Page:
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"One, two, three, four . . . fifty-five, fifty-six, fifty-seven . . . eighty-one, eighty-two, eighty-three. ..." The shepherd had nearly finished counting his sheep. He counted the last stragglers. "Ninety-seven, ninety-eight, ninety-nine." Ninety-nine? There should have been one hundred. A sheep was missing! The shepherd looked around. He hoped to spot the missing sheep or lamb just outside the fold. But the missing one was nowhere.
Taking up lantern and staff, the shepherd retraced the day's steps. "Where might the sheep be?" The night was settling in, with its added dangers. Would he find his sheep safe and sound?
At last the shepherd returned home, bringing his sheep with him. He released it into the fold and breathed a sigh of relief as it mingled with the others. As the shepherd cared for his sheep, the Lord cares for his people. He goes to great lengths to bring strays back into the group (see Luke 15:1-7).
Do you ever go fishing? If so, do you count your fish? Peter, Jesus' disciple, counted the fish he caught, at least sometimes. John 21:1-14 tells the story of Peter and his friends going fishing. They fished all night. Nothing.
Then Jesus came. He told them to fish on the right side of the boat. They quickly caught a boatload of fish—153 of them. Why did Peter and the others count? It must have been because they thought fish were important. Plus it impressed the people who read the story! Jesus had performed a notable miracle.
Earlier, in a scene by the lake, Jesus had said to Peter referring to his ministry as an evangelist, "From now on, you will catch men-(Luke 5:10). On the first recorded occasion that Peter preached, 3000 people were drawn into the net (Acts 2:41). And Luke cited numbers to indicate that more and more people were joining the church (Acts 4:4; 5:14; 6:7).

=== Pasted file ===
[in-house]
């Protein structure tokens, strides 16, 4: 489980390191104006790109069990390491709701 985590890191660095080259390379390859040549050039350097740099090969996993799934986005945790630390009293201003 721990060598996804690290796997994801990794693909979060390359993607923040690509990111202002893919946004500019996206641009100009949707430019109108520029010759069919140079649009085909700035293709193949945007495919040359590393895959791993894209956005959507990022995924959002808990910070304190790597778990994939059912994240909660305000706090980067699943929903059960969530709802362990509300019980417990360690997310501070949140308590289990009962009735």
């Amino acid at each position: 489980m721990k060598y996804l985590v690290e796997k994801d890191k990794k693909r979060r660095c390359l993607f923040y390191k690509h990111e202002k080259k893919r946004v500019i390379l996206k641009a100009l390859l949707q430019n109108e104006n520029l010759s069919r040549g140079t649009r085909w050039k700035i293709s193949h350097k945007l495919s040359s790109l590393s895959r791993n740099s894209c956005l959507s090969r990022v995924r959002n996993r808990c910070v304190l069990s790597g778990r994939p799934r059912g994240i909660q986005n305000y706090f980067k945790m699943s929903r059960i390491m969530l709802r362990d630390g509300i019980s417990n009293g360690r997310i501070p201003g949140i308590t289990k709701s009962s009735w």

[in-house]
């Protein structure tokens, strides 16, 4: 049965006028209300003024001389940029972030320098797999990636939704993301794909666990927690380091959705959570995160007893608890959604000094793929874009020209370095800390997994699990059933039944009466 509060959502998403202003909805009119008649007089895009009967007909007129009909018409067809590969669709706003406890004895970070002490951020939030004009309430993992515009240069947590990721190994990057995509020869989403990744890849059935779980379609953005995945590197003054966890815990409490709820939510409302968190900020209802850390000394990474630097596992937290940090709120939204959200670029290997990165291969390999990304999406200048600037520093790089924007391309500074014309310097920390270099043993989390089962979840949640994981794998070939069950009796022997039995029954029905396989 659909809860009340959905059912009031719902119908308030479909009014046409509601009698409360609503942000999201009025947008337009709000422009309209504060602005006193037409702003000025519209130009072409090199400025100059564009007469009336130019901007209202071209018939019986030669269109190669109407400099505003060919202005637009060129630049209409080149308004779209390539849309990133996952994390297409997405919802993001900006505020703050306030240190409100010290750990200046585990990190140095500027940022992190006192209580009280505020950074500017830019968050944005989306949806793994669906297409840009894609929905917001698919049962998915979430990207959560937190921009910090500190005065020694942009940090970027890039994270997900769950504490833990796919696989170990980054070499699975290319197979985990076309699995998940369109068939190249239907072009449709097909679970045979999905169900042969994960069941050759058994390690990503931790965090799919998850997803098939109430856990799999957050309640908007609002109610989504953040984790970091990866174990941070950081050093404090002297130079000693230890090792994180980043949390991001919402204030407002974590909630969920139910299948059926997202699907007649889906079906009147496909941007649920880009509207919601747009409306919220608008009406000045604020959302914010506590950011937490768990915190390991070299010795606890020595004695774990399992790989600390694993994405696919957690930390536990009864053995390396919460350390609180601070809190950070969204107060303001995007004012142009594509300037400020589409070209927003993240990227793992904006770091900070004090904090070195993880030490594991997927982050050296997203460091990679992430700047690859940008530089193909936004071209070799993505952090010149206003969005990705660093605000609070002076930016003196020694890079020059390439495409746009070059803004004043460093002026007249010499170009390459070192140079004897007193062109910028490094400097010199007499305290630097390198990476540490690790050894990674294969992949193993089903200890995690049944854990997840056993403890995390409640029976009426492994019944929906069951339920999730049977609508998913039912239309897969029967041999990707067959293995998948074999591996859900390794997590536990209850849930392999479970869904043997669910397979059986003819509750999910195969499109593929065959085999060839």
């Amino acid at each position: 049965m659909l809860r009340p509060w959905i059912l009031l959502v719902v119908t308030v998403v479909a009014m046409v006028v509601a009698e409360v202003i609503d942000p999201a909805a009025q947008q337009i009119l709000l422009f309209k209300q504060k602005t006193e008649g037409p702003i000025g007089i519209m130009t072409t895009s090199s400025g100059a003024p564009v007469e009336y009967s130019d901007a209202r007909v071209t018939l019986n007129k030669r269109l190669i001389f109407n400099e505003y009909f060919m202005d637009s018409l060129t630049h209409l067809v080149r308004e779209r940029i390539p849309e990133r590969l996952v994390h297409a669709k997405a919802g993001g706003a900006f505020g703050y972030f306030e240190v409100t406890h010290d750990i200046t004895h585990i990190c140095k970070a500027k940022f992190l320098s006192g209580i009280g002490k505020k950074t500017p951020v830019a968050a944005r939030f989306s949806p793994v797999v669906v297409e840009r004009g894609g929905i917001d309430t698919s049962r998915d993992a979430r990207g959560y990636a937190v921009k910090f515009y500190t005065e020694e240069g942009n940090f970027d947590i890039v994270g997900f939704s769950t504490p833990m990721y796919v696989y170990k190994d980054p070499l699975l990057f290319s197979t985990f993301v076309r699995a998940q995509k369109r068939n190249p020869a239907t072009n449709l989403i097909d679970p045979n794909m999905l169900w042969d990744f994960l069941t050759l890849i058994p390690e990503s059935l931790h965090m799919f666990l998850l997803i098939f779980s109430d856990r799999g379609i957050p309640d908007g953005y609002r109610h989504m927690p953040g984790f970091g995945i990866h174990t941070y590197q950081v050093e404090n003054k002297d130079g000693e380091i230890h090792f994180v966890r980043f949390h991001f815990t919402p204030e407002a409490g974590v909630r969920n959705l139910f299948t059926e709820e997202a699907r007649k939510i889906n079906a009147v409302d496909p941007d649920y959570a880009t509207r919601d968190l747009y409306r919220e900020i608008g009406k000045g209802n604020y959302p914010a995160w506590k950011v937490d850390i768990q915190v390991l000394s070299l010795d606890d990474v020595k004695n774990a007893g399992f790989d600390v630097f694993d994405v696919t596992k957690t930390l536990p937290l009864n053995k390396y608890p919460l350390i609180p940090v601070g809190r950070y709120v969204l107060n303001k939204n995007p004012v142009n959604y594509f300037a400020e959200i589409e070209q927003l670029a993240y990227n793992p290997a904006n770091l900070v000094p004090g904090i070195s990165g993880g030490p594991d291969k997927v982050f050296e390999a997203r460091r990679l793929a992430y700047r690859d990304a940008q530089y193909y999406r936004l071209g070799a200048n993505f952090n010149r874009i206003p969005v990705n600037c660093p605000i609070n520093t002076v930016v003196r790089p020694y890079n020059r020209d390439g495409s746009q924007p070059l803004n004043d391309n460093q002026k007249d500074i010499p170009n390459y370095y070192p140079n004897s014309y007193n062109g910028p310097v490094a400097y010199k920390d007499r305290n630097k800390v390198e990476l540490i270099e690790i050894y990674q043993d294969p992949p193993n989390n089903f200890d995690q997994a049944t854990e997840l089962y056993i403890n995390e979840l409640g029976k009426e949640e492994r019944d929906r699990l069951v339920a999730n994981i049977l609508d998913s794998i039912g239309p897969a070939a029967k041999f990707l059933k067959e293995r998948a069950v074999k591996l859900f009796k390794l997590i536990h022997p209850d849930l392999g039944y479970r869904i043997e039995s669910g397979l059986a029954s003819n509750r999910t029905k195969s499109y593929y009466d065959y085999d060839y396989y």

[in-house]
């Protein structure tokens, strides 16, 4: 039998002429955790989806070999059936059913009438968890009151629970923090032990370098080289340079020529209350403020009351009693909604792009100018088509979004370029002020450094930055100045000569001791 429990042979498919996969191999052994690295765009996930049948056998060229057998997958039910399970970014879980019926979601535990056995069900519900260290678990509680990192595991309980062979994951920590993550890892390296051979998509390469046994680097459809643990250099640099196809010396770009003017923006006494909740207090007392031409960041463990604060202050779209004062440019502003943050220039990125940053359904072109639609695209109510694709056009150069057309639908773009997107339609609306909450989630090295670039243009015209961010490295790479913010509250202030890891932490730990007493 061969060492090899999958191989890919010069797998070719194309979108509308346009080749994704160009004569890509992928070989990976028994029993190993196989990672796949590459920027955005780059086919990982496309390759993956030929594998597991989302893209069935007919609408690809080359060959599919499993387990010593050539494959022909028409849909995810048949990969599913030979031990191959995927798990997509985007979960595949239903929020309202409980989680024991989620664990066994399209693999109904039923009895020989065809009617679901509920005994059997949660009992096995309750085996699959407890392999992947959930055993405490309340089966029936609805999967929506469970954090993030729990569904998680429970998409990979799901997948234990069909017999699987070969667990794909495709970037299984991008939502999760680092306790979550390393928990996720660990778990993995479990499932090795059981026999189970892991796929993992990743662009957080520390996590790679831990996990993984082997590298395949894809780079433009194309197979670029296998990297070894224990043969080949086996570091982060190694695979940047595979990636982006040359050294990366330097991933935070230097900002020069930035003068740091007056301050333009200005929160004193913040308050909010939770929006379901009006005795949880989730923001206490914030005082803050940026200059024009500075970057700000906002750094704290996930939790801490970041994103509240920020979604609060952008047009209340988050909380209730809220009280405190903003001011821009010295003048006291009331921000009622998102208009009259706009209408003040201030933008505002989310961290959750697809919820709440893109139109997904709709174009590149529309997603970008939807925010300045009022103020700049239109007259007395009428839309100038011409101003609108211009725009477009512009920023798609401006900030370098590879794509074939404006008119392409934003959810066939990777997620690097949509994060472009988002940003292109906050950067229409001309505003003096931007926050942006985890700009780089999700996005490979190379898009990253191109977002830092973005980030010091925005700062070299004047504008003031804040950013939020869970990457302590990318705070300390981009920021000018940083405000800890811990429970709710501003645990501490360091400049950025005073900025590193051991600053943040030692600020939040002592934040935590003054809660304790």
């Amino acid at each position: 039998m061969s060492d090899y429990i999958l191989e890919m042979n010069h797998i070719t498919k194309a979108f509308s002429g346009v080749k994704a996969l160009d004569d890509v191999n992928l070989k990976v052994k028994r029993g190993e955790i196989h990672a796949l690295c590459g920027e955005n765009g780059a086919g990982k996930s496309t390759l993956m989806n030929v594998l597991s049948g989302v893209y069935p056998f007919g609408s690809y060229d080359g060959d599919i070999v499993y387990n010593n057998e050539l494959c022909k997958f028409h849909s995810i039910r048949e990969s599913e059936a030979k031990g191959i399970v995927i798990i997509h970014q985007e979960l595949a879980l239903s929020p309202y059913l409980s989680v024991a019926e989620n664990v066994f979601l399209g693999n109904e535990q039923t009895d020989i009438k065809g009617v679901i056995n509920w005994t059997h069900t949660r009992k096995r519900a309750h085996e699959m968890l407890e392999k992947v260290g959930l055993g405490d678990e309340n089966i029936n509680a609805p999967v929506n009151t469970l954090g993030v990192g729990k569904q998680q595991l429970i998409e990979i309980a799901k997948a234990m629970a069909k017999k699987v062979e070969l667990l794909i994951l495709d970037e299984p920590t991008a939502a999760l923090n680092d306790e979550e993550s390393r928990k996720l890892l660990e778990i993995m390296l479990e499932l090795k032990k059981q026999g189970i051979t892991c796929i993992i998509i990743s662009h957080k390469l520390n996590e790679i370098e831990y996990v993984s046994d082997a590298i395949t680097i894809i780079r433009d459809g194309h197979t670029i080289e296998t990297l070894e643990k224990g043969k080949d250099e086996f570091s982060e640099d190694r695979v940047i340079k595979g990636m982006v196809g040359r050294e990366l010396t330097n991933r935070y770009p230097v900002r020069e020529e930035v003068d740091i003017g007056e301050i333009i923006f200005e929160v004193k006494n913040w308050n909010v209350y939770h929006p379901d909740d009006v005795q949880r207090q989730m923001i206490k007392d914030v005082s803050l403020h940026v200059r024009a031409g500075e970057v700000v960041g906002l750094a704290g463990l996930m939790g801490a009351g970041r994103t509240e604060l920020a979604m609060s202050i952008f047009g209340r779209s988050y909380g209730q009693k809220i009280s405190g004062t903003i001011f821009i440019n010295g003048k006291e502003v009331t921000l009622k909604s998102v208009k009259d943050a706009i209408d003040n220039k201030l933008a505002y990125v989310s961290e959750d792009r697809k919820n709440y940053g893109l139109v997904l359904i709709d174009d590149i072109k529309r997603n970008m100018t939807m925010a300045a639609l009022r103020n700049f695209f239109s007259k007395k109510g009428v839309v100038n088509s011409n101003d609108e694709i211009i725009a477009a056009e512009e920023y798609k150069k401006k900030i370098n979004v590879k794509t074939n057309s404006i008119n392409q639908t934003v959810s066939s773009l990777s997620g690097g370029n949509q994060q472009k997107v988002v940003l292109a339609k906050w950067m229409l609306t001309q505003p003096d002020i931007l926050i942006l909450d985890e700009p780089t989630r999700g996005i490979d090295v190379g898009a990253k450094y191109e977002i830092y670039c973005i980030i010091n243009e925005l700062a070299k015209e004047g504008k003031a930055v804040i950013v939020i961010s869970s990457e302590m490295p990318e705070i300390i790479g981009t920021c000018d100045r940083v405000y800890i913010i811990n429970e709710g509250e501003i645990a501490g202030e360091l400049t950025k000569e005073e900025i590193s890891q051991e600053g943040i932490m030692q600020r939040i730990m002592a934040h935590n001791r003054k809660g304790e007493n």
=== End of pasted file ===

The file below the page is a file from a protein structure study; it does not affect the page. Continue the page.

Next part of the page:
People are important to evangelists—fishers of women and men. Sheep are important to a shepherd. The shepherd in Jesus' parable counted his sheep. That's how he knew one was missing. People are important to Jesus—important enough to be counted. Jesus wants lost sheep found.
There are a number of important ways to count people in a congregation. A good method is to count people present on a Sunday morning. Lyie Schaller, a church-growth consultant, indicates that worship attendance is one of the better indicators of congregational participation.1
Schaller offers nine reasons, several of which I will adapt and explain here.
It's also helpful to count first-time visitors every Sunday morning. This indicates how well the congregation is doing at inviting guests. Or you might count the number of visitors who returned for the second time. This will give some indication of the first impression you're giving visitors. People will come to visit on a friend's recommendation. But only those who liked the service will come back on their own. Why Count?
Numbers are important only because each number represents a person made in the image of God. The Scripture says: "Obey your leaders and submit to their authority. They keep watch over you as men who must give an account" (Heb. 13:17). Counting is one form of accountability.
What would happen if your church treasurer took the same approach to financial accounting as to people accounting? For example, the treasurer could say counting leads to pride. Or insist it would lead to a numbers game. Why do we count money? To sense our commitment to the Lord and the church. To see if we are making progress. To see if we are meeting our goals. To sense the enthusiasm of the members for the church.
All these reasons for counting money are also legitimate reasons to count people. God cares about people and numbers. Counting is a form of stewardship, and people are far more important than money.